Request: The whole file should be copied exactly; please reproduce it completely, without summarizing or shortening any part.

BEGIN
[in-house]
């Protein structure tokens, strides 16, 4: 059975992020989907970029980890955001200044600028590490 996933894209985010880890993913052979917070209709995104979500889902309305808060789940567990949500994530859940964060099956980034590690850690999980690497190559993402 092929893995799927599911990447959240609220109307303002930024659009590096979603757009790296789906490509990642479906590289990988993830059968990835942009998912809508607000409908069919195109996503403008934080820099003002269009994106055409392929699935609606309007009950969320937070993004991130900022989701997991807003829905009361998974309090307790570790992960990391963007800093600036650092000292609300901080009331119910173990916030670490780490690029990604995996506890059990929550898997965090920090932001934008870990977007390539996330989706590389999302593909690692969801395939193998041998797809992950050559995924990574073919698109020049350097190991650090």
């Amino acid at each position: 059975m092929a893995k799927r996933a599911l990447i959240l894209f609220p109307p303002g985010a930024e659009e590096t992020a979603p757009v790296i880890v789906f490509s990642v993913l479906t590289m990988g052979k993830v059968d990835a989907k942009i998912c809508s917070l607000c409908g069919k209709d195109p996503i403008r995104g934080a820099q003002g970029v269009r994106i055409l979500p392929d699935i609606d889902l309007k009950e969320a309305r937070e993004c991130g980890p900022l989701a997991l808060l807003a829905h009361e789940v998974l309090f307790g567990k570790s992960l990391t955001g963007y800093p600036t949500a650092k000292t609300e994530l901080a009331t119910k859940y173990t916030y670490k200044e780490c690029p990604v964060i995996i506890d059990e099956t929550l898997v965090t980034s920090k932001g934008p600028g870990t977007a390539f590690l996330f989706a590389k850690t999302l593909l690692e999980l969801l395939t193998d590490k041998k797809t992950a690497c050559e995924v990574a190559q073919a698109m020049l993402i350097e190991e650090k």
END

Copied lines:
[in-house]
């Protein structure tokens, strides 16, 4: 059975992020989907970029980890955001200044600028590490 996933894209985010880890993913052979917070209709995104979500889902309305808060789940567990949500994530859940964060099956980034590690850690999980690497190559993402 092929893995799927599911990447959240609220109307303002930024659009590096979603757009790296789906490509990642479906590289990988993830059968990835942009998912809508607000409908069919195109996503403008934080820099003002269009994106055409392929699935609606309007009950969320937070993004991130900022989701997991807003829905009361998974309090307790570790992960990391963007800093600036650092000292609300901080009331119910173990916030670490780490690029990604995996506890059990929550898997965090920090932001934008870990977007390539996330989706590389999302593909690692969801395939193998041998797809992950050559995924990574073919698109020049350097190991650090």
């Amino acid at each position: 059975m092929a893995k799927r996933a599911l990447i959240l894209f609220p109307p303002g985010a930024e659009e590096t992020a979603p757009v790296i880890v789906f490509s990642v993913l479906t590289m990988g052979k993830v059968d990835a989907k942009i998912c809508s917070l607000c409908g069919k209709d195109p996503i403008r995104g934080a820099q003002g970029v269009r994106i055409l979500p392929d699935i609606d889902l309007k009950e969320a309305r937070e993004c991130g980890p900022l989701a997991l808060l807003a829905h009361e789940v998974l309090f307790g567990k570790s992960l990391t955001g963007y800093p600036t949500a650092k000292t609300e994530l901080a009331t119910k859940y173990t916030y670490k200044e780490c690029p990604v964060i995996i506890d059990e099956t929550l898997v965090t980034s920090k932001g934008p600028g870990t977007a390539f590690l996330f989706a590389k850690t999302l593909l690692e999980l969801l395939t193998d590490k041998k797809t992950a690497c050559e995924v990574a190559q073919a698109m020049l993402i350097e190991e650090k």